Hollow Poplar

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HOLLOW POPLAR. AKA - "Hollow Poplar Log." AKA and see "Old Hollow Poplar." Old-Time, Bluegrass; Breakdown. USA, Nebraska, Missouri, Tenn. G Major. Standard tuning (fiddle). AABB. Popularized by Tennessee's Fiddlin' Arthur Smith. Earnest Smith, the grandson of the famous Tennessee fiddler, told Susan Songer (1997) that this tune was his father's favorite and that it was the first tune he played on the Grand Old Opry (WSM radio). Although Smith had played the tune since the 1930's, he never recorded it until he made his 'comeback' with the McGee Brothers in the late 1950's. It may have been picked up by Midwest fiddlers from Smith's radio broadcasts, or may have been independently in circulation in the region. Related tunes are "Forks of the Sandy" or "Three Forks Sandy (1)," especially the fine strain. Drew Beisswenger (2008) points to similarities of the 'B' part of "Hollow Poplar" and the 'A' part of the "Green Corn" family of tunes. In the repertoire of the Perry County Music Makers (Tenn.), Nannie Presson and Bulow Smith on zither and guitar.

Fiddlin' Arthur Smith (1898-1971)



Sources for notated versions: Kenny Baker (Brody); Bob Walters (Burt County, Nebraska) [Christeson]; Liz Slade (Yorktown, New York) [Kuntz]; Marion Summer [Phillips]; mandolin player Rodney Freeland (Berkeley, California) [Songer]; Cliff Bryan (b. 1927, Pomona, south-central Missouri) [Beisswenger & McCann].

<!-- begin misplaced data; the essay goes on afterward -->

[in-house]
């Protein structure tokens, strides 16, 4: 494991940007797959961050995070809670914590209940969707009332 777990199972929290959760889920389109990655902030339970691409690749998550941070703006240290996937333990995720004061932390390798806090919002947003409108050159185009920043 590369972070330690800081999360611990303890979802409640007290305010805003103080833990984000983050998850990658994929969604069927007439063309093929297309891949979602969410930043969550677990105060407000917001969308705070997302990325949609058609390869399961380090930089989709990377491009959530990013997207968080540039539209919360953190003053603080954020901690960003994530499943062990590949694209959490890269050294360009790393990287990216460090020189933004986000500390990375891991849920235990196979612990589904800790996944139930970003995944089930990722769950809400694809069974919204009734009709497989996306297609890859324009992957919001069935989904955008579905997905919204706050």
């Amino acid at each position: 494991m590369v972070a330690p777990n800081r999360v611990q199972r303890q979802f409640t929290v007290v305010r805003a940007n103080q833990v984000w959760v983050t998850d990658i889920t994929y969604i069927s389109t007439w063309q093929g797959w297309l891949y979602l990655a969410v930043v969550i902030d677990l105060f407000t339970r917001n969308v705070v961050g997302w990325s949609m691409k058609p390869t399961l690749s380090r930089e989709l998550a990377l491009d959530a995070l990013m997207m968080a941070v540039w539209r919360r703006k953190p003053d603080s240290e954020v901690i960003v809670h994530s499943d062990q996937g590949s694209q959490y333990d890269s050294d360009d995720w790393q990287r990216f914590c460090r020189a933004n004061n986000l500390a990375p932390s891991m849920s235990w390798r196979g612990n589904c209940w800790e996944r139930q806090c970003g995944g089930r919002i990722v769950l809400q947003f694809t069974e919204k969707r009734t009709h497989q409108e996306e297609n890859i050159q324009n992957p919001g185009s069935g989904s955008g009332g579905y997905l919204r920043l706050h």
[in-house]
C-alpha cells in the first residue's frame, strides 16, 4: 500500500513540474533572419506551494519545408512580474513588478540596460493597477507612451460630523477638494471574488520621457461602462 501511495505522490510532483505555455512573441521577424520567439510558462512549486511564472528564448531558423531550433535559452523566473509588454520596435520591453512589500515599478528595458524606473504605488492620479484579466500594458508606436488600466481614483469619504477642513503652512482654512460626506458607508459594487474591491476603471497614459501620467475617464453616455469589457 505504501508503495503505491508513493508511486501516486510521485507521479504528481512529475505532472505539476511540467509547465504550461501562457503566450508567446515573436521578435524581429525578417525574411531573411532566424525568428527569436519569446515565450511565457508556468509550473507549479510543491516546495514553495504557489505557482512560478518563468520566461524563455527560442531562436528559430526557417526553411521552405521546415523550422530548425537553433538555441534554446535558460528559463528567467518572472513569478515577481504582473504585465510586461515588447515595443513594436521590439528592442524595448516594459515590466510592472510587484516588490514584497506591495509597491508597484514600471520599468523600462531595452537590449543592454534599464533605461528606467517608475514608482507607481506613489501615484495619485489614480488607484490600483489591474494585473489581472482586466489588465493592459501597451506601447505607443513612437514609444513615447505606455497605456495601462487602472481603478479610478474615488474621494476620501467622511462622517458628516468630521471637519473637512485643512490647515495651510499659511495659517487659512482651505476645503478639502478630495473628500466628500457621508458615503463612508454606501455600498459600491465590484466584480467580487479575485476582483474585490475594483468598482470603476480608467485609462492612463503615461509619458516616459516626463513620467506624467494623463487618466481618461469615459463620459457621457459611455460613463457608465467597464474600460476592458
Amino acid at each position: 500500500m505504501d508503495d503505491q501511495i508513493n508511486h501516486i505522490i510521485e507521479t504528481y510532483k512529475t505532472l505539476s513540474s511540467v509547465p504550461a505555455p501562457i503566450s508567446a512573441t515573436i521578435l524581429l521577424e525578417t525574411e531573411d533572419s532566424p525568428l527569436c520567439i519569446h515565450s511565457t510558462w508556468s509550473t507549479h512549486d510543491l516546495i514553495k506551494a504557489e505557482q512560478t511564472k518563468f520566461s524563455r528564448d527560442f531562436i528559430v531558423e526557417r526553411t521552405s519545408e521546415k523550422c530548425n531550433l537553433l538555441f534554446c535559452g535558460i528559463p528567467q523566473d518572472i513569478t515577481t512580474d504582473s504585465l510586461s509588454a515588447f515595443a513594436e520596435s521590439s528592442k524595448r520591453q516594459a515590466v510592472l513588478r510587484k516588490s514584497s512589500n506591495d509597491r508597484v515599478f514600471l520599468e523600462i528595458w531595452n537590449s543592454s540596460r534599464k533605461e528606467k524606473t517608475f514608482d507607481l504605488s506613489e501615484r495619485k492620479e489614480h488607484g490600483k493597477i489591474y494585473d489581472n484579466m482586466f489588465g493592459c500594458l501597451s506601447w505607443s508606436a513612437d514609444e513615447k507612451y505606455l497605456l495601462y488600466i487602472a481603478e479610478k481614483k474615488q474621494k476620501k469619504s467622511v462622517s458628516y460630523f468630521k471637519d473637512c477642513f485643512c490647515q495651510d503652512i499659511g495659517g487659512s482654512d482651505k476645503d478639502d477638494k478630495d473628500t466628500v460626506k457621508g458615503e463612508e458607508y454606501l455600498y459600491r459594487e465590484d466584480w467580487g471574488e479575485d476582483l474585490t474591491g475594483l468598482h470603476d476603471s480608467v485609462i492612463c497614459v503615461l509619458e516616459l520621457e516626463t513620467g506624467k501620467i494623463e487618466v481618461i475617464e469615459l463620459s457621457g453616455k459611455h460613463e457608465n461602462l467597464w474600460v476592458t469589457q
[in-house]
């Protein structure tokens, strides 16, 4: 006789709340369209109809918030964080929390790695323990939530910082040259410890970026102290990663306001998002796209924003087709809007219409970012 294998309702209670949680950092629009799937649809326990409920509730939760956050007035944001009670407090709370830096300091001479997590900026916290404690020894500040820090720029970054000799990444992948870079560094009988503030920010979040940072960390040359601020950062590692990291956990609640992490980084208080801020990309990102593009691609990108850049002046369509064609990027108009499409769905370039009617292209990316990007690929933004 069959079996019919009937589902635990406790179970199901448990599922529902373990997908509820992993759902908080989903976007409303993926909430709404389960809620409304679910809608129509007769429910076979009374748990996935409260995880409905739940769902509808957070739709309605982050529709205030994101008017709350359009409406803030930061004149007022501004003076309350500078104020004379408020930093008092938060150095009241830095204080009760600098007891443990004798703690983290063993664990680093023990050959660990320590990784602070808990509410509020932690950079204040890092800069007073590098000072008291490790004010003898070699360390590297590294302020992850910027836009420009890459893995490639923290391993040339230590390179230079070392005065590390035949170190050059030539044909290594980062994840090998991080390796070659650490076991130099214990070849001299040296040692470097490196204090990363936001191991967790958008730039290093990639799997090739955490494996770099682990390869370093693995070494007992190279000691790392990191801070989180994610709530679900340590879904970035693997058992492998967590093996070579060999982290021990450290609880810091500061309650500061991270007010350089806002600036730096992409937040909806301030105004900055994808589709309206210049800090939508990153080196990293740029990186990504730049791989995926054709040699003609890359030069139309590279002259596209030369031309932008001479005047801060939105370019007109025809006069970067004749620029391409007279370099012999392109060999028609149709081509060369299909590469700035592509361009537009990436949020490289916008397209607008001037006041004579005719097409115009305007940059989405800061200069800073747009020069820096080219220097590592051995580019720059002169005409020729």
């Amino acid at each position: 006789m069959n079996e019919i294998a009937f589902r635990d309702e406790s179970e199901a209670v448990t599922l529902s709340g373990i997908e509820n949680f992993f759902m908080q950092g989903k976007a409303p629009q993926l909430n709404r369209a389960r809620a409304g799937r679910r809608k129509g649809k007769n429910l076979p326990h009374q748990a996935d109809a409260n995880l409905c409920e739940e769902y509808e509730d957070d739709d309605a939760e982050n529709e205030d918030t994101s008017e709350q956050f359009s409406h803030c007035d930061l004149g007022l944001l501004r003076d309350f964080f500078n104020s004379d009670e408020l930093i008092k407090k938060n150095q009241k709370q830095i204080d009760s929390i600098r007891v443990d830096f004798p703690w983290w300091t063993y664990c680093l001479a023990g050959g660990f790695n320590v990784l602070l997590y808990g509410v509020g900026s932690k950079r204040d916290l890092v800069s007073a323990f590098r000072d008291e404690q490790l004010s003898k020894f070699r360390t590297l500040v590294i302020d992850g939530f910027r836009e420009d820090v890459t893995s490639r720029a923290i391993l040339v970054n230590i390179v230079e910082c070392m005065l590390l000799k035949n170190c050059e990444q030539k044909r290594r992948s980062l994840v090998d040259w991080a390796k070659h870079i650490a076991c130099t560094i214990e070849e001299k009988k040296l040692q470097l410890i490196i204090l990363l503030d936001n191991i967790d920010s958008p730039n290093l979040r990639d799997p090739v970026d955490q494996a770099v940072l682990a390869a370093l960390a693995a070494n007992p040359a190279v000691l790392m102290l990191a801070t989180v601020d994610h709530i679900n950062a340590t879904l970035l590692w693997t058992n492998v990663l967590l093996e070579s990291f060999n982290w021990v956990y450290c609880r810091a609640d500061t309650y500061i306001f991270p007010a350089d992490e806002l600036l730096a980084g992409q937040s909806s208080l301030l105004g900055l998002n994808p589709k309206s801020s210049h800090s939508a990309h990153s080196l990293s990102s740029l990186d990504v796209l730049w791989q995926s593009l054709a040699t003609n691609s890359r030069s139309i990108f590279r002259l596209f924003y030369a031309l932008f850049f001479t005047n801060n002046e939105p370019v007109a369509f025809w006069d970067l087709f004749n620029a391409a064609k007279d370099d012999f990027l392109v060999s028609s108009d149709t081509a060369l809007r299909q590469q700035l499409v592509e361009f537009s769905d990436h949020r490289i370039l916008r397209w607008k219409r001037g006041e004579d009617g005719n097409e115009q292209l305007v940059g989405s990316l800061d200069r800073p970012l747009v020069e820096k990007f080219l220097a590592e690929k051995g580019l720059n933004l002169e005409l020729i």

Printed sources: Beisswenger & McCann (Ozark Fiddle Music), 2008; p. 173. Brody (Fiddler's Fakebook), 1983; p. 136-137. R.P. Christeson (Old Time Fiddlers Repertory, vol. 1), 1973; p. 86. Phillips (Traditional American Fiddle Tunes), vol. 1, 1994; p. 114. Songer (Portland Collection), 1997; p. 98.

Recorded sources: County 744, Kenny Baker- "Dry and Dusty." Folkways FA-2379, Arthur Smith - "Mountain Songs and Instrumentals" (1964). June Appal 030, Marion Sumner- "Road To Home" (learned from Fiddlin' Arthur Smith). OHCS-90174, Marion Sumner (1986). Voyager VRCD 357, Billy Lee - "Up Jumped the Devil." Whoop it Up! 101, Red Mountain White Trash - "Fire in the Dumpster" (1995).

See also listing at:
Jane Keefer's Folk Music Index: An Index to Recorded Sources [1]




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